Folks, don’t ask me “how,” because I don’t know, but apparently during Saturday’s balloon launch, when nobody was looking, someone stole one of the balloons!
Never mind saying people will steal anything that’s not tied down, because this thing WAS tied down!
Toronto’s undoubtedly a city of characters: Downtown-dwellers love to celebrate the unicycle guy. Annex residents know that a Dance Cave night isn’t complete without a cameo from the dude in pajamas. And those of us who live in Brockton Village love few characters more than Kathleen Byers, the 65-year-old best known as the dancing crossing guard.
The fun-loving Byers, in fact, was so beloved that west-end indie rock outfit Born Ruffians made her the star of their video for “Oh Cecilia.”

Yesterday, however, a sad bit of news emerged: “Oh Cecilia” might’ve cost Byers her job, after Global News announced that the crossing guard had suspended her without pay. The reason?
“The allegations are [that] you wore your police-issued equipment for a purpose other than prescribed in the Toronto Police Service rules and procedures,” Byers said, reading the notice the police served.” In other words: She lost her job because she wore her uniform in a Born Ruffians video.
In the story issued by Global News, many of the area’s residents—us included—were dismayed to hear that Byers was gone. At times, residents said, the crossing was left unattended.
Born Ruffians, naturally, felt terrible about the situation. The band, in a series of tweets, says they weren’t aware that they were breaking any rules with the “Oh Cecilia” video.
The new desire to live — and work — downtown is overwhelming the transit systems of major cities across North America, says a new report by commercial brokerage Cushman & Wakefield.
“Toronto isn’t alone,” says Michael Caplice, senior managing director of Toronto office leasing for the global real estate firm.
In a 10-city study released Monday, Cushman finds that the explosion of new offices and condos in downtown cores is taking place from Mexico City to New York, Chicago and Washington, driven largely by millennials keen to live close to their work.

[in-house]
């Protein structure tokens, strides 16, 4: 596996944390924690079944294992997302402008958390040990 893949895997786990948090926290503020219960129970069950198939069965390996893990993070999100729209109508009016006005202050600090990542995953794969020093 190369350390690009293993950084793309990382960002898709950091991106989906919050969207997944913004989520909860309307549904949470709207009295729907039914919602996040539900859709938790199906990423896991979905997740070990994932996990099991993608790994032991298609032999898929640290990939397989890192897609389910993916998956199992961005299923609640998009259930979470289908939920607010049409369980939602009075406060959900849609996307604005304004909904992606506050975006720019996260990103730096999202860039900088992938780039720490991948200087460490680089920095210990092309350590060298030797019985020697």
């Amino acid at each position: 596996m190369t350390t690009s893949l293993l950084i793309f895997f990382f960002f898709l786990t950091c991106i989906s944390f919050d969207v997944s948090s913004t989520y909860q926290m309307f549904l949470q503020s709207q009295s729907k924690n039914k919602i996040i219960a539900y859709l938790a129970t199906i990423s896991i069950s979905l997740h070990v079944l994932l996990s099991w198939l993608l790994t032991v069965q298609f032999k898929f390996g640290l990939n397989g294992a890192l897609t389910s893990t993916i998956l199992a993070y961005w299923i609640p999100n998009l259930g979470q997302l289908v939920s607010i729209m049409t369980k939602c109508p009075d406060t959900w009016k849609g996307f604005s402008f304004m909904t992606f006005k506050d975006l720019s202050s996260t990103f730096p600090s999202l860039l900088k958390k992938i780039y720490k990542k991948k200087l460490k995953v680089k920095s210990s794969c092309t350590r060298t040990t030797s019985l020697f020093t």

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“These are challenges that are now in many ways global,” added Caplice, pointing to the “sweeping transformation” of urban cores that has also taken place over the last decade in China and India’s biggest cities.
“As more people, including empty nesters, heed the siren call of downtown living, city governments, developers and businesses will continue to be pressured by the need to reduce commute times to support the fight for talent, improve productivity and enhance the overall experience of urban life,” says the report.
“Those (cities) that manage their growing pains the best will strengthen their positions as world-class cities.”
Mexico City, not surprisingly, remains the most nerve-fraying for commuting workers, struggling to move 22 million people a day in the face of 25 per cent economic growth in the last decade, says the report, titled Urban Development: Faster Greener Commutes Key to Sustained City Growth.
While Toronto is well down the gridlock list, at No. 9 in terms of the most congested cities in the Americas, there is still a lot of talk and not as much action when it comes to getting promised transit improvements in place, the report notes.
Developers in virtually all 10 cities studied — New York, Los Angeles, Chicago, Washington, Miami, Atlanta, Boston, San Francisco, Mexico City and Toronto — have moved to respond to these demographics demands, building new offices and condos close to transit lines and hubs.
But they remain almost universally challenged by aging or insufficient infrastructure, red tape, lack of funding and NIMBYism among residents who may not want new transit lines in their backyards, says the report.
“Developers and governments must find ways to work together to overcome challenges and support continued growth,” says Caplice.
“We’ve seen a migration of new workers, tenants and residents into the downtown core. Now we need the infrastructure to support that added population.”
The rapid pace of urban renewal in North America’s major cities is being driven, for the most part, by the same factor — millennials born between the early 1980s and late 1990s who, as young working adults, have flocked downtown from their suburban family homes.
In Toronto, downtown-dwelling millennials now make up close to half the population.
They have also largely abandoned cars, which in Toronto has fuelled the explosion of new office and condo development downtown, with some 5.1 million in new office space and more than 46,000 condos under construction right now.
While developers have shown enthusiasm for building work and live spaces close to transit hubs, the critical transit improvements needed in most of the world’s cities are being hobbled by red tape, too many impact studies and lack of funding, the report says.
The GTA’s $50 billion, 25-year Big Move program, for instance, has a number of projects underway, but just $16 billion of the total has been funded since its creation in 2008, notes the report.
And arguments continue over the proper funding formula, the report says

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